LGBTQ basketball star Brittney Griner detained in Russia


Brittney Griner (Photo by Lorie Shaull)

There are fears that arrested American Olympic basketball gold medalist Brittney Griner will become a victim of deteriorating relations between the US and Russia.

Griner, 31, was detained at Moscow’s Sheremetyevo International Airport in February after officials allegedly found cannabis oil vape cartridges in her luggage, a substance that is illegal in Russia.

The Russian Federal Customs Service said in a statement that it had opened a criminal case of “smuggling of narcotic drugs in a significant amount” against her and that she could be imprisoned for a term of five to 10 years.

Griner, who came out as a lesbian in 2013, plays both for Phoenix Mercury in the US Women’s National Basketball Association (WNBA) as well as for the UMMC Ekaterinburg team in the Russian Premier League. Her US national team won Olympic Gold in 2016 (Rio de Janeiro) and 2020 (Tokyo).

In light of Russia’s persecution of LGBTQ people, it’s not known if her sexual orientation may become a factor in her detention. Griner’s wife, Cherelle Griner, took to Instagram to express her heartbreak at her spouse’s precarious situation.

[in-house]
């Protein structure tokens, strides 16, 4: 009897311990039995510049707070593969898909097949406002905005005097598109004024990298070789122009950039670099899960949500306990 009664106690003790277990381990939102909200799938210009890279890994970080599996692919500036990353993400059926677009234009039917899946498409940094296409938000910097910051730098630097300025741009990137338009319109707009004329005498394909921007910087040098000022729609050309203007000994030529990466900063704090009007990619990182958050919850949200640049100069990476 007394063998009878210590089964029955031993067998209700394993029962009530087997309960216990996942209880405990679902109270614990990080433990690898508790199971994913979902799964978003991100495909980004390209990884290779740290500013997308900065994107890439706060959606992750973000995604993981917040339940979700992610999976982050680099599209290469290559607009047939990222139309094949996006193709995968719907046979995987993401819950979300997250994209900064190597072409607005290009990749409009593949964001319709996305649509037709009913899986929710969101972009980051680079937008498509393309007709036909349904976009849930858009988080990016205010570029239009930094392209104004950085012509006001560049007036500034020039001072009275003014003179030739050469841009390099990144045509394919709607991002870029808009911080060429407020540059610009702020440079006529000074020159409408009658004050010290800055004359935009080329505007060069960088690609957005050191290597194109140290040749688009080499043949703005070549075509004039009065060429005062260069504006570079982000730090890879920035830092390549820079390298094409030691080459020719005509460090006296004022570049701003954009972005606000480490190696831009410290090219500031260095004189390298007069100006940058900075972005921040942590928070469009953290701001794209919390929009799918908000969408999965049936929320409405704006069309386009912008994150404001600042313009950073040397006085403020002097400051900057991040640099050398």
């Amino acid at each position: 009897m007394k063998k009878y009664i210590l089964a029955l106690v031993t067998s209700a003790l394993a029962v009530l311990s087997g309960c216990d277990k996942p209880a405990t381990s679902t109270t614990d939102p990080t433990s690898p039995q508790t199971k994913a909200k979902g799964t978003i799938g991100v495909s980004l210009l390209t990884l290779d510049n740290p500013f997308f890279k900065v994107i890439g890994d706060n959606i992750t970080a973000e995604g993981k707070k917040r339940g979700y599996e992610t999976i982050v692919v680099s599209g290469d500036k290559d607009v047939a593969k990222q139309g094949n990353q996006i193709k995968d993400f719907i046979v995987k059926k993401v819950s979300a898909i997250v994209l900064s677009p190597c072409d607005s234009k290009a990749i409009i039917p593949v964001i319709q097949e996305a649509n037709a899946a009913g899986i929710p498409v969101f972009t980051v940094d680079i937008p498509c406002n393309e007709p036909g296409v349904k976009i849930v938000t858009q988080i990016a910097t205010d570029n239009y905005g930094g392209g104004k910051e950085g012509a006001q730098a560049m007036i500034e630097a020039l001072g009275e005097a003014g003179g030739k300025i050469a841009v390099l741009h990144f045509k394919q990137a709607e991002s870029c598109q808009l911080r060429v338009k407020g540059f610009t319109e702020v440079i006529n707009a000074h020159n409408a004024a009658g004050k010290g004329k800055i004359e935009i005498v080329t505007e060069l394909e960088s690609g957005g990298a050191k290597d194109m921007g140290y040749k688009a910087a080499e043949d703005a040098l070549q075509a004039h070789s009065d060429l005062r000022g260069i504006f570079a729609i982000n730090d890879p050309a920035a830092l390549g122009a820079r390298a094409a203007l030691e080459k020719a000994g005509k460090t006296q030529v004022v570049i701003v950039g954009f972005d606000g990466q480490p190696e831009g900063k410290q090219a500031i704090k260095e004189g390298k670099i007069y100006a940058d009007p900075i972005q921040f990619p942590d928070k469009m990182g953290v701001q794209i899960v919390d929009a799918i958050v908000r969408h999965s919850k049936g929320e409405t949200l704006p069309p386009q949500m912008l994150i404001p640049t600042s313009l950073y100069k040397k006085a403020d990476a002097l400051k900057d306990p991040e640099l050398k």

“My heart, our hearts, are all skipping beats everyday that goes by. I miss your voice. I miss your presence,” she wrote. “You’re our person! There are no words to express this pain. I’m hurting, we’re hurting. We await the day to love on you as a family.”

It’s understood that the White House is aware of Griner’s detention and is making efforts to assist her. However, there is concern that her status may be worsened by the rise in tension between the US and Russia due to the latter’s invasion of Ukraine.

Democratic Representative John Garamendi, who is a member of the US House Armed Services Committee, told CNN that “it’s going to be very difficult” to secure Griner’s release. He noted that “Our diplomatic relationships with Russia are nonexistent at the moment”.

More than 40,000 people have signed a petition calling for Griner’s freedom, noting that female basketball players are often forced to play overseas to supplement their income as they are paid far less than their male counterparts.

“These realities are not the fault of the players… and they do not deserve to be entangled in geopolitical turmoil for doing so,” said the creators of the petition.

Few details have been released about Griner and her whereabouts by the Russian authorities. On Saturday, the state-owned Russia 24 new channel showed a photo of the athlete holding up a piece of paper with her name on it said to have been taken at a police station.

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